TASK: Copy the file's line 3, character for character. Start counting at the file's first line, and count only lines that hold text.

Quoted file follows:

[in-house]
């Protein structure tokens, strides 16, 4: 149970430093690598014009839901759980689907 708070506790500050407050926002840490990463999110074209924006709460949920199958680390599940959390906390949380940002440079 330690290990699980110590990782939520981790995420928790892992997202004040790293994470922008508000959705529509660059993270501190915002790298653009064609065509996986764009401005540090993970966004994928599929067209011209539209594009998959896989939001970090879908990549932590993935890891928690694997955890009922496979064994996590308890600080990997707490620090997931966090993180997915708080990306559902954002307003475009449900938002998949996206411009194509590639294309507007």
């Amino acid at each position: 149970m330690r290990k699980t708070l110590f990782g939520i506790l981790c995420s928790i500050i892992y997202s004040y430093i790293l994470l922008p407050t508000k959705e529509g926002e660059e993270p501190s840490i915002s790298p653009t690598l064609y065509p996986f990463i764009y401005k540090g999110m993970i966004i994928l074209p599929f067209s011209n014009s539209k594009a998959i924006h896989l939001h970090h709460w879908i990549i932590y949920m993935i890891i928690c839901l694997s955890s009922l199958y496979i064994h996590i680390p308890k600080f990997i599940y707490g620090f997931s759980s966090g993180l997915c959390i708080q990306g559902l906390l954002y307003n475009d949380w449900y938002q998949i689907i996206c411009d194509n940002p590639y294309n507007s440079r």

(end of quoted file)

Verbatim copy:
């Amino acid at each position: 149970m330690r290990k699980t708070l110590f990782g939520i506790l981790c995420s928790i500050i892992y997202s004040y430093i790293l994470l922008p407050t508000k959705e529509g926002e660059e993270p501190s840490i915002s790298p653009t690598l064609y065509p996986f990463i764009y401005k540090g999110m993970i966004i994928l074209p599929f067209s011209n014009s539209k594009a998959i924006h896989l939001h970090h709460w879908i990549i932590y949920m993935i890891i928690c839901l694997s955890s009922l199958y496979i064994h996590i680390p308890k600080f990997i599940y707490g620090f997931s759980s966090g993180l997915c959390i708080q990306g559902l906390l954002y307003n475009d949380w449900y938002q998949i689907i996206c411009d194509n940002p590639y294309n507007s440079r």